Different types of digital goods can be “tokenized,” such as artwork, items in a game, and stills or video from a live broadcast — NBA Top Shots is one of the largest NFT marketplaces. While the NFT that conveys ownership is added to the blockchain, the file size of the digital item doesn’t matter because it remains separate from the blockchain.
Depending on the NFT, the copyright or licensing rights might not come with the purchase, but that’s not necessarily the case. Similar to how buying a limited-edition print doesn’t necessarily grant you exclusive rights to the image.
As the underlying technology and concept advances, NFTs could have many potential applications that go beyond the art world.
For example, a school could issue an NFT to students who have earned a degree and let employers easily verify an applicant’s education. Or, a venue could use NFTs to sell and track event tickets, potentially cutting down on resale fraud.
What Are NFTs Used For?
Blockchain technology and NFTs afford artists and content creators a unique opportunity to monetize their wares. For example, artists no longer have to rely on galleries or auction houses to sell their art. Instead, the artist can sell it directly to the consumer as an NFT, which also lets them keep more of the profits. In addition, artists can program in royalties so they’ll receive a percentage of sales whenever their art is sold to a new owner. This is an attractive feature as artists generally do not receive future proceeds after their art is first sold.
Popular NFT Marketplaces
Once you’ve got your wallet set up and funded, there’s no shortage of NFT sites to shop. Currently, the largest NFT marketplaces are:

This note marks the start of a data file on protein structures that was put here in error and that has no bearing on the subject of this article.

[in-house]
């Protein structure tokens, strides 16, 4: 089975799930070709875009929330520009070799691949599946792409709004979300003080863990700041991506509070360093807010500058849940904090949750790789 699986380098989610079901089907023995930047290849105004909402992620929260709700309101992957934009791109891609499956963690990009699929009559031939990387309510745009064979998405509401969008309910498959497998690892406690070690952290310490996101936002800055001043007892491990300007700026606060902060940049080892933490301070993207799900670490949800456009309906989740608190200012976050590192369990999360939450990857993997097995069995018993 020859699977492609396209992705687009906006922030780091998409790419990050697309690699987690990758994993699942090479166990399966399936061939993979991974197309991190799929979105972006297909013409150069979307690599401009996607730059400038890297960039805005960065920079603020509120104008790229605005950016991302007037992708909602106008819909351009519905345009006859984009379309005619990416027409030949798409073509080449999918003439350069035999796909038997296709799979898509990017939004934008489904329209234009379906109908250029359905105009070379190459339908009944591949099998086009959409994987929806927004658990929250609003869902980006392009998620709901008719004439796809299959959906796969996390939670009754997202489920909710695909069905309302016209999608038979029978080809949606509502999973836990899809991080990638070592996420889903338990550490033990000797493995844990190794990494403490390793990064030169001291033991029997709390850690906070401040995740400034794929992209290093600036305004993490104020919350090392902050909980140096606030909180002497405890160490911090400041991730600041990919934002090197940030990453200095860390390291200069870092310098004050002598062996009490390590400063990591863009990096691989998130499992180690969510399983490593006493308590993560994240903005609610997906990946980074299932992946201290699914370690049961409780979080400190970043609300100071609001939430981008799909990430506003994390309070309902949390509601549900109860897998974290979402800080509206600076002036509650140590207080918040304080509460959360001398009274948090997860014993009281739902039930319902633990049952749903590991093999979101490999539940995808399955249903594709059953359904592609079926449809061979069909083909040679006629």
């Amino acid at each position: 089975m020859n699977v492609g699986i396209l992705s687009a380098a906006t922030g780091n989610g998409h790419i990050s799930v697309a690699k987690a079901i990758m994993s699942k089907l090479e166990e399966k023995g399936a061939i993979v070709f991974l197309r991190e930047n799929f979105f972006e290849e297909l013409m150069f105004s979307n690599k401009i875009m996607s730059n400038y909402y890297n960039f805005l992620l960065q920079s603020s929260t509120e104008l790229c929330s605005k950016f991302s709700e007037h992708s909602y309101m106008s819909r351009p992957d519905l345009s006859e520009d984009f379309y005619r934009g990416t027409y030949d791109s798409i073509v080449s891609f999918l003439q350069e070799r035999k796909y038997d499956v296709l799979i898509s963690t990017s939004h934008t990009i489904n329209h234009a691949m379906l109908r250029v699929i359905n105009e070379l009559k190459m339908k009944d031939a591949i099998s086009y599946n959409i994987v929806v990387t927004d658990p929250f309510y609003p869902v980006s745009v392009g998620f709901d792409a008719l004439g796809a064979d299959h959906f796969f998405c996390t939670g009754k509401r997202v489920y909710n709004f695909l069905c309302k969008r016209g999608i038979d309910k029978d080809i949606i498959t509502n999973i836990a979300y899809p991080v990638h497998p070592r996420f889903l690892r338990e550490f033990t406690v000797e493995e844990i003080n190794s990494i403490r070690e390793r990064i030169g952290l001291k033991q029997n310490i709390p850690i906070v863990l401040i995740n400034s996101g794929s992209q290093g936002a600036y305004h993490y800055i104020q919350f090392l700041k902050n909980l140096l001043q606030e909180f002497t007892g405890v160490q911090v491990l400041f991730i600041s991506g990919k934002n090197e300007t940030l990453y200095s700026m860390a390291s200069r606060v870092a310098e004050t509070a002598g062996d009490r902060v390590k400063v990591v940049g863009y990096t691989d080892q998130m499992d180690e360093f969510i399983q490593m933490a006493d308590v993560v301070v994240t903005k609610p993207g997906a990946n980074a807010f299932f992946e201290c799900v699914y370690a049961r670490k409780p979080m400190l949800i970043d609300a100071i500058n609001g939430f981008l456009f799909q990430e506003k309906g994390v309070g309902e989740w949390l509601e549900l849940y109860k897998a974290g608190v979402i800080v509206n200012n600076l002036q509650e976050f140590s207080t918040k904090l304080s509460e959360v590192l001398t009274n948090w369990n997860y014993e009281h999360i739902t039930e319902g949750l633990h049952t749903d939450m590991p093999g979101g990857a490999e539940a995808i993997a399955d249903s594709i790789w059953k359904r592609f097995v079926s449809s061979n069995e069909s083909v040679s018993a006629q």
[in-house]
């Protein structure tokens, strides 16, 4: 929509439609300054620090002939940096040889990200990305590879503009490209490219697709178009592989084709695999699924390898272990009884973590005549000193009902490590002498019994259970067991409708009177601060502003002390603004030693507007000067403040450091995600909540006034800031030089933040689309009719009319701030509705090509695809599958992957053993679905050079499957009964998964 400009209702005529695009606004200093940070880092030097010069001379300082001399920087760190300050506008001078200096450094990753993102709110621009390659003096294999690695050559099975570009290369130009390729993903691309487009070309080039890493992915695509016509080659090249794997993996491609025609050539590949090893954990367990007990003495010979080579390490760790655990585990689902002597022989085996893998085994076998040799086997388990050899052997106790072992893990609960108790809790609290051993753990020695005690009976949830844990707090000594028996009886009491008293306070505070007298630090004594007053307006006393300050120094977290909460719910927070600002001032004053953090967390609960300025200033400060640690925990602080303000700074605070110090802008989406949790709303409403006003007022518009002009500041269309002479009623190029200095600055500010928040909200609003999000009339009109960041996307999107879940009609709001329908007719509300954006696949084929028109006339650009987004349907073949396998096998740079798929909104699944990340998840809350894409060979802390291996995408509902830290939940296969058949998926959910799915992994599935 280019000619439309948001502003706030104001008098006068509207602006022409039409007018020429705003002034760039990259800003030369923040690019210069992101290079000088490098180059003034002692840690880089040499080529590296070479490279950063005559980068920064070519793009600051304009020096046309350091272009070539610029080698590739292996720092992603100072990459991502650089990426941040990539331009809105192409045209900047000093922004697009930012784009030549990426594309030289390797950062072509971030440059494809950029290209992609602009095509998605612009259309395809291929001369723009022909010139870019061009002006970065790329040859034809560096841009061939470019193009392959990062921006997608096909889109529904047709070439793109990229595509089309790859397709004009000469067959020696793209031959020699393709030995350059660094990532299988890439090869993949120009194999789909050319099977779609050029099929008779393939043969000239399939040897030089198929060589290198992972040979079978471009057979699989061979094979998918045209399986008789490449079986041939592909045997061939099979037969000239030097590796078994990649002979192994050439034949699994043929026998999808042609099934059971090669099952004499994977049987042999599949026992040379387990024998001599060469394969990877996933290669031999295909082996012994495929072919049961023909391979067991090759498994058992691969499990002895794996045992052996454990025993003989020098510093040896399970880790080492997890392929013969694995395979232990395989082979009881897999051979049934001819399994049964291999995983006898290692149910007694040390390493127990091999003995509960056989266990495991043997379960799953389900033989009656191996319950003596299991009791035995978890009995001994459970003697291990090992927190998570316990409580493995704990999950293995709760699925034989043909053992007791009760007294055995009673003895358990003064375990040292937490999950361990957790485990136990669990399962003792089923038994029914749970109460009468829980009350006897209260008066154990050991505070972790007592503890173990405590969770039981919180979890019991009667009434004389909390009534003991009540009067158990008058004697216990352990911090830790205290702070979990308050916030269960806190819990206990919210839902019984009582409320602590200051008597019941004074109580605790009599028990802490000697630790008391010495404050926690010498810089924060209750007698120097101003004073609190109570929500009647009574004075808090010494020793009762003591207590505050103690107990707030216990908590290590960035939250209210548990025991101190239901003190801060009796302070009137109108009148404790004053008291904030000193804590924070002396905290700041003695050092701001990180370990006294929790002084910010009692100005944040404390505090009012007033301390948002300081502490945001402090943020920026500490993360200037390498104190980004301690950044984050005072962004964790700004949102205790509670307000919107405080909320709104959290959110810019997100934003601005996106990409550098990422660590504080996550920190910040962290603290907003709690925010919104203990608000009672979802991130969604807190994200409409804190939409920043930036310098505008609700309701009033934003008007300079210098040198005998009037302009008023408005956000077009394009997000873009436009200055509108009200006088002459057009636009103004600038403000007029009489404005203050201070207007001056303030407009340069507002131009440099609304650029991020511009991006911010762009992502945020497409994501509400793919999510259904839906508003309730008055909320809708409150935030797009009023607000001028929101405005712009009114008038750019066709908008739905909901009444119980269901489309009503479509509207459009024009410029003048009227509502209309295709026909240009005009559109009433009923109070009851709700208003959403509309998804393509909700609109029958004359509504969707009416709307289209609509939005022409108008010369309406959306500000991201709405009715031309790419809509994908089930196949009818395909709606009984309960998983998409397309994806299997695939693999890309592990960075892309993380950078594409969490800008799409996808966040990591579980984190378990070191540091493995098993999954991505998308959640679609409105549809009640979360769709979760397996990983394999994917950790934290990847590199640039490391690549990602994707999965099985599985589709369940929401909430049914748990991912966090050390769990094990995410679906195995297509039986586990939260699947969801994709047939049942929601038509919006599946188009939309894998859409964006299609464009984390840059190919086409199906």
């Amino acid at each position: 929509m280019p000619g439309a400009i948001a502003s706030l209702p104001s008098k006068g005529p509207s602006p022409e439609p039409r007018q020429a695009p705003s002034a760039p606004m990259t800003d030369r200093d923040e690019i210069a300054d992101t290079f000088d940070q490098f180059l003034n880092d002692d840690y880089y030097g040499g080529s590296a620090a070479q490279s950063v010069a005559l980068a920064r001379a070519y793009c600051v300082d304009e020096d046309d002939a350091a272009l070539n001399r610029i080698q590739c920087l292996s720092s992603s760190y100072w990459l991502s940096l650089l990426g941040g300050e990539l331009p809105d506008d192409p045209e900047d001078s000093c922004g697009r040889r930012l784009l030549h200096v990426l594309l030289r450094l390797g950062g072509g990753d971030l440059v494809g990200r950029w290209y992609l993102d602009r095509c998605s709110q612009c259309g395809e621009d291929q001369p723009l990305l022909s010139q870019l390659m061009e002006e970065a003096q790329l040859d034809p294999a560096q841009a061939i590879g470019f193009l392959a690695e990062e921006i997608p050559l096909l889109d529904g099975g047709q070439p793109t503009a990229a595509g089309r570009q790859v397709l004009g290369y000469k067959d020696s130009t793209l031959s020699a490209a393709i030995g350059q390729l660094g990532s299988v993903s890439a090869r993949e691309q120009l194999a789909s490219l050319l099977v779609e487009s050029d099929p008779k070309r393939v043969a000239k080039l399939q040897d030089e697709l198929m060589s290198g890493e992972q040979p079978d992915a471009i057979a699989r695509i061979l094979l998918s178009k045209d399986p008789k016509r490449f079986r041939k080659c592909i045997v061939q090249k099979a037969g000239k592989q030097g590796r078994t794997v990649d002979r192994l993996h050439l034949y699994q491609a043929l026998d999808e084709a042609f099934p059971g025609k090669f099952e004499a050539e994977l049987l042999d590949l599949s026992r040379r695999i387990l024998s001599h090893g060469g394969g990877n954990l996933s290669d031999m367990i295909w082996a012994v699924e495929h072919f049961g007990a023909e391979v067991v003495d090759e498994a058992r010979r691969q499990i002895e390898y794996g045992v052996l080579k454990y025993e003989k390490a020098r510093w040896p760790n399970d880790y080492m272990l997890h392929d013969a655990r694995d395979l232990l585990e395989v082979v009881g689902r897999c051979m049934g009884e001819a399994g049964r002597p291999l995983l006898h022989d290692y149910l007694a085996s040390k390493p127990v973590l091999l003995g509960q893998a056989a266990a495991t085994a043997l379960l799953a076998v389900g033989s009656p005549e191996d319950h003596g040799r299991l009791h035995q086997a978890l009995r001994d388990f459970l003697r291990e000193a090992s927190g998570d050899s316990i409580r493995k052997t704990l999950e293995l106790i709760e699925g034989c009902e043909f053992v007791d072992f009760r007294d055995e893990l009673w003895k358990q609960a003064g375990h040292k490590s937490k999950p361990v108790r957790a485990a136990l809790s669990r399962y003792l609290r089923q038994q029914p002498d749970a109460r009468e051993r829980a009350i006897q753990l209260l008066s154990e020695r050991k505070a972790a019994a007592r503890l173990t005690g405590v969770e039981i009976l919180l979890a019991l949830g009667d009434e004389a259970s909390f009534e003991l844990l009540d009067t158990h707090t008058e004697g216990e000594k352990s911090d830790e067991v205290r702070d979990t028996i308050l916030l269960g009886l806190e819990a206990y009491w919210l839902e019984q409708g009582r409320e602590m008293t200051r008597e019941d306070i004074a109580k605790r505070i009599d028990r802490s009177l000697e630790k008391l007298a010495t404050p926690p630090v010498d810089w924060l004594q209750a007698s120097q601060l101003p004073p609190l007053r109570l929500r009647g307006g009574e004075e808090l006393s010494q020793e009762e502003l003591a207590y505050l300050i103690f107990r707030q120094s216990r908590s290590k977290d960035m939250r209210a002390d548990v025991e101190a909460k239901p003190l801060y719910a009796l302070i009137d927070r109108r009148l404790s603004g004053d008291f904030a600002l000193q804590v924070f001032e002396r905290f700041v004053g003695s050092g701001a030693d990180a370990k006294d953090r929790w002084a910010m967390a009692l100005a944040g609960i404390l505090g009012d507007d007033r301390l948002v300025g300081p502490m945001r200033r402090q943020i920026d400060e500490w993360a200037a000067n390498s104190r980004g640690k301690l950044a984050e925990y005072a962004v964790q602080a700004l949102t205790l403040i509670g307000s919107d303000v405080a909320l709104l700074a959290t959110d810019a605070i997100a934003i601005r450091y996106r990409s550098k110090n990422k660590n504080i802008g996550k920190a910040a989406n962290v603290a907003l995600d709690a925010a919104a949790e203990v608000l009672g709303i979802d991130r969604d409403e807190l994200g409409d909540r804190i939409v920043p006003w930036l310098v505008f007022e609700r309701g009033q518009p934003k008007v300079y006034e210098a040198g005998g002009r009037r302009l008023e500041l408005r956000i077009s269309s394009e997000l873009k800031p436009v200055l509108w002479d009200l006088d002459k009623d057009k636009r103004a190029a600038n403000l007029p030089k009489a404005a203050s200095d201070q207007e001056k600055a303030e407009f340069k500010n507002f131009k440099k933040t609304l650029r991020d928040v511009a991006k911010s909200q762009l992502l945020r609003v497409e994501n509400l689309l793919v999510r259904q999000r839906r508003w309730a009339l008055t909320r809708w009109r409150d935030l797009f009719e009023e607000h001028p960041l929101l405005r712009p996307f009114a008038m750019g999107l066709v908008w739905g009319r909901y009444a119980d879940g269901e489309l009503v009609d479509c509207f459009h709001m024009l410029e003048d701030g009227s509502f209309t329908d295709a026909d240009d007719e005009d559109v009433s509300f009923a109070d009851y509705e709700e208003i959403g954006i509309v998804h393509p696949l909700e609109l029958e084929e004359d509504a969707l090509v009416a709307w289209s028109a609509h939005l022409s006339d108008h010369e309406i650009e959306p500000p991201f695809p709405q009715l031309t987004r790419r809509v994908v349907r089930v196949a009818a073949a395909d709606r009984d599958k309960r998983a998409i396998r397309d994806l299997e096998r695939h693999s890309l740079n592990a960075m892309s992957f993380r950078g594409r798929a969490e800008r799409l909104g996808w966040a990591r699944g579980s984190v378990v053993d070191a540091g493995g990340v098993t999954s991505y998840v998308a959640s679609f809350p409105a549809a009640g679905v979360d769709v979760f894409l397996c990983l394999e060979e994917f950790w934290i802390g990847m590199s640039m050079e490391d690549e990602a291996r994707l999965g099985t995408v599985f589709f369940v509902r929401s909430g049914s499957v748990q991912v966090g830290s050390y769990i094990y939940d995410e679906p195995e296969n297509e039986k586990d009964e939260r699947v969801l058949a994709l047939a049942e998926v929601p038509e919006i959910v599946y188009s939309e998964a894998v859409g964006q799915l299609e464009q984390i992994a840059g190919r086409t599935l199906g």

• OpenSea.io: This peer-to-peer platform bills itself a purveyor of “rare digital items and collectibles.” To get started, all you need to do is create an account to browse NFT collections. You can also sort pieces by sales volume to discover new artists.
• Rarible: Similar to OpenSea, Rarible is a democratic, open marketplace that allows artists and creators to issue and sell NFTs. RARI tokens issued on the platform enable holders to weigh in on features like fees and community rules.
• Foundation: Here, artists must receive “upvotes” or an invitation from fellow creators to post their art. The community’s exclusivity and cost of entry—artists must also purchase “gas” to mint NFTs—means it may boast higher-caliber artwork. For instance, Nyan Cat creator Chris Torres sold the NFT on the Foundation platform. It may also mean higher prices — not necessarily a bad thing for artists and collectors seeking to capitalize, assuming the demand for NFTs remains at current levels, or even increases over time.
Disclaimer: Overall it is vital to proceed with caution when purchasing tokens that have just been posted. For those who have not already read our disclaimer on safety in the jobedu it is crucial to reference the following items, On BSC Guide and fund management guide on bsc.